That's not to say there isn't substantial room for improvement. Manufacturers still tend to treat digital cameras as film cameras (in an earlier column I compared them to the "horseless carriages" produced by car manufacturers in the early days of the automobile) with a CCD where the film used to be instead of stepping outside the box and taking full advantage of an entirely new image capture paradigm. Most LCD screens are still unreadable outdoors, and "user interfaces" consisting of a baffling array of rings, discs, buttons, switches and screen menus are hardly optimal. But by and large a lot of progress was made in a surprisingly short time, and the industry is to be commended for that.
Which brought on the next phase in my worldview of digital cameras: first impatience and then annoyance with old-school photographers who dissed digital imaging without ever checking it out. It's one thing to be cautious about new technologies, and another to close your mind and ridicule them as new-fangled inventions that will never amount to anything. The whole situation reminded me of the desktop publishing revolution that began in the mid 1980s. Graphic artists and assorted other graphics and printing professionals snickered at PageMaker and Quark XPress and dismissed them as toys for amateurs. I saw a lot of the same hidebound thinking in those who dismissed digital cameras as just toys. And I wondered how they were so unable to realize that the world of photography as they knew it had changed. That wasting a lot of time to get just the right light and just the right background and just the right framing no longer made sense because with a digital camera, the picture you capture is just raw material--part of an integrated process that includes a camera, software, and a printer. Imaging software can easily take care of power cords dangling in the background, exposure corrections, color casts, sharpness, and numerous other aspects of a picture.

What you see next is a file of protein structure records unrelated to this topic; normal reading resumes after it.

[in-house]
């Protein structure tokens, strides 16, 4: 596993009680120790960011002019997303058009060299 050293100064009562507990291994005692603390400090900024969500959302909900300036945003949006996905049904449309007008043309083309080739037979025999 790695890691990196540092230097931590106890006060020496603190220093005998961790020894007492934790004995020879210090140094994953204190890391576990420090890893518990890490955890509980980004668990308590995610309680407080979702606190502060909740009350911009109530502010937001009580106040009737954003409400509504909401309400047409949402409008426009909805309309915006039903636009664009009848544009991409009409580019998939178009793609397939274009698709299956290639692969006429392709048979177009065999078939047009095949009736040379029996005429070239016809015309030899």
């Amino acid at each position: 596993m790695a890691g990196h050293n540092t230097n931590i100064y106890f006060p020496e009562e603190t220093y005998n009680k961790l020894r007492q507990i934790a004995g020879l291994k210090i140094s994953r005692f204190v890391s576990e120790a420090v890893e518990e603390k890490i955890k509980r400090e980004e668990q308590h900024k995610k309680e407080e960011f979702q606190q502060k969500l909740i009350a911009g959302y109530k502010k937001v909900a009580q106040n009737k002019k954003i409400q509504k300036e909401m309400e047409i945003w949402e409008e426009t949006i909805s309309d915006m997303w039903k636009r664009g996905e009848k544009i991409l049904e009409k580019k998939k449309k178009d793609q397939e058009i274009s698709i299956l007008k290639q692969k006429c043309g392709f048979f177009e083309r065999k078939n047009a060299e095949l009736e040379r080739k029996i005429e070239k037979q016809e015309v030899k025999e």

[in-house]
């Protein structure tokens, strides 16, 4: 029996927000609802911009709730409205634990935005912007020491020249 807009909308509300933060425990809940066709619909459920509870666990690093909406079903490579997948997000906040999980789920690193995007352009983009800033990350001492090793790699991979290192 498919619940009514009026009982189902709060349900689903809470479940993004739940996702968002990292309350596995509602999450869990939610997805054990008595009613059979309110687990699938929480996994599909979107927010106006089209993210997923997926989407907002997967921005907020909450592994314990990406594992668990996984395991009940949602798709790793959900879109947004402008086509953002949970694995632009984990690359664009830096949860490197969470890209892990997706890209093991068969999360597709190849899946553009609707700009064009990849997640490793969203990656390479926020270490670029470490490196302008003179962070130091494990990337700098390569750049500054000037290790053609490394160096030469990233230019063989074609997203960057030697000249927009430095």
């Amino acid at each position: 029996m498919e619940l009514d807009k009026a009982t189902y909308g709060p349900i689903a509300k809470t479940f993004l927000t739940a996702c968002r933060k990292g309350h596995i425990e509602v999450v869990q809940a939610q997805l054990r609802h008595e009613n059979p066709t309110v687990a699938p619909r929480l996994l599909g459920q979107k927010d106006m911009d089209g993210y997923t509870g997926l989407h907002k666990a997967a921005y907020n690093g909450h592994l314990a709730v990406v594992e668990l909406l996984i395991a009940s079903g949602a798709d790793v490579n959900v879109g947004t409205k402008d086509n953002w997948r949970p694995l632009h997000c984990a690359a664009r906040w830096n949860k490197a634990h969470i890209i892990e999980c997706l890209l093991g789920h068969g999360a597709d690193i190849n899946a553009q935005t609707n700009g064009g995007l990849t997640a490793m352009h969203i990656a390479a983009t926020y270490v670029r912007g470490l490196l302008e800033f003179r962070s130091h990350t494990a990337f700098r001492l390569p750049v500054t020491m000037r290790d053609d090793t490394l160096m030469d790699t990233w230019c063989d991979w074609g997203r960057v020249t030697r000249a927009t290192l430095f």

I now have entered yet another phase in my views on digital cameras, and photography in general. Just as owning a copy of Quark, some Adobe fonts, and a PowerMac G4 do not guarantee good design, neither do a Nikon 990, a 256MB memory card, and Photoshop guarantee a good picture. Just as it requires studying and a degree of talent to create a good-looking, tastefully done page, it takes studying, practice, experience, and a degree of talent to create a great image. Command of Photoshop or some of the other imaging software tools can only do so much to fix the basic problems of a picture. I realized all that the other day when I looked at the images brought back from a trip by two individuals. They both covered the same locales and the same event, and they both used roughly the same photographic equipment. Yet, one set was great and the other was awful. One photographer always caught the right poses, the right expressions, the right light, the right backgrounds. Each picture told a story. The other got it all wrong and made every mistake in the book. No degree of Photoshopping could have saved those pictures.
The lesson? Some things do not change. We need to be open to new technology, but experience and talent will always matter.